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Iliotibial band friction syndrome: Traditional beliefs and new findings

 

Iliotibial band friction syndrome (ITBS) presents as lateral knee pain and is exacerbated by sporting activity, particularly running and cycling. It is commonly seen in endurance athletes and military recruits.

Traditionally, this syndrome was believed to be the result of friction between the iliotibial band (ITB) and the lateral femoral epicondyle. However, recent anatomical studies reporting an absence of bursal tissue between the lateral femoral epicondyle and ITB have cast doubt over this belief. It is possible that a layer of local fatty tissue or compression of the underlying bone could be the source of pain. If the ITB were thought more as a lateral thickening of the circumferential fascia surrounding the thigh rather than a discrete band then the current concept of compression irritation rather than friction may be better understood.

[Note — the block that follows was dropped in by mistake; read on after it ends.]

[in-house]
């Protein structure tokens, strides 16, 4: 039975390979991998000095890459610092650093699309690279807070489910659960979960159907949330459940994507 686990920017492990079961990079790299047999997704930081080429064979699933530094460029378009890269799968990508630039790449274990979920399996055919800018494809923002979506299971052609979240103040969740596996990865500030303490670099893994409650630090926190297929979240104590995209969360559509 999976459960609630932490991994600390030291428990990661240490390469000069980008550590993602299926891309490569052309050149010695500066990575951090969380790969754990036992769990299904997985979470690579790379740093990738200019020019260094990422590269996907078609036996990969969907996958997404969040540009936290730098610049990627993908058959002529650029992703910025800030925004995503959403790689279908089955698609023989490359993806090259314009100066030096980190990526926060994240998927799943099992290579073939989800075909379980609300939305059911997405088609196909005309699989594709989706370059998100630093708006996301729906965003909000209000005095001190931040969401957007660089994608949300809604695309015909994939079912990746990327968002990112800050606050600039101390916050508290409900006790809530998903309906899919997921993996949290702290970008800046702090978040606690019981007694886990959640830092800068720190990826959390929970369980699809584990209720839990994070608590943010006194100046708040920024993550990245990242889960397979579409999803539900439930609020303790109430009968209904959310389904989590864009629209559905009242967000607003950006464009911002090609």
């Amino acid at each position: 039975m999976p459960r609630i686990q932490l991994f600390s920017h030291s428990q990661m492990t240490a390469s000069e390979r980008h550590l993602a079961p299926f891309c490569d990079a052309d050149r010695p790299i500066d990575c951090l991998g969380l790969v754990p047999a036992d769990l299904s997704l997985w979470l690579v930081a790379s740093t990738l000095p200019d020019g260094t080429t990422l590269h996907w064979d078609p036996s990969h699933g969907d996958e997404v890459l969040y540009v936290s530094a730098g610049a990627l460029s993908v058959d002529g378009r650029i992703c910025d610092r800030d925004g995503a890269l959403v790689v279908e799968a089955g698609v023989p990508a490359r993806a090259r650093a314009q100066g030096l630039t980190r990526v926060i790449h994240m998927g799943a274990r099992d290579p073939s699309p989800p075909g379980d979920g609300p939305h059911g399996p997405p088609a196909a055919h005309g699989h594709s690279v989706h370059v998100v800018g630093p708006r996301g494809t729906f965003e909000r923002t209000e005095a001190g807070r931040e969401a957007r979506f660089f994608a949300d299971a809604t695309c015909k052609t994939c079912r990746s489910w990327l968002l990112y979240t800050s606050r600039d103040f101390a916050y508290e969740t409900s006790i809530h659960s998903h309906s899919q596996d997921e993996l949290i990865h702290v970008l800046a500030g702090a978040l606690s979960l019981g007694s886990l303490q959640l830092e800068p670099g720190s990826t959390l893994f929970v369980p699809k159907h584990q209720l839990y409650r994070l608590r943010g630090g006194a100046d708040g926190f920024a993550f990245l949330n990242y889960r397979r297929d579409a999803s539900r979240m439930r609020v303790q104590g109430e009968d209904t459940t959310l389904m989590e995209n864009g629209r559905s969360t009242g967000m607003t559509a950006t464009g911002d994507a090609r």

Rehabilitation of ITBS has traditionally focussed on stretching and activity modification. However, improving the strength and activation patterns of the hip muscles may prevent recurrence. The tensor fascia lata and gluteus maximus muscles both attach proximally to the ITB, and contribute to stabilisation around the hip joint. Indeed studies have correlated hip muscle weakness, particularly the external rotators, with ITBFS.

For more information on ITBS refer to Chapter 34 in the new edition of the CSM textbook which acknowledges and discusses these advancements into the understanding of the syndrome. Several management options are presented.

 

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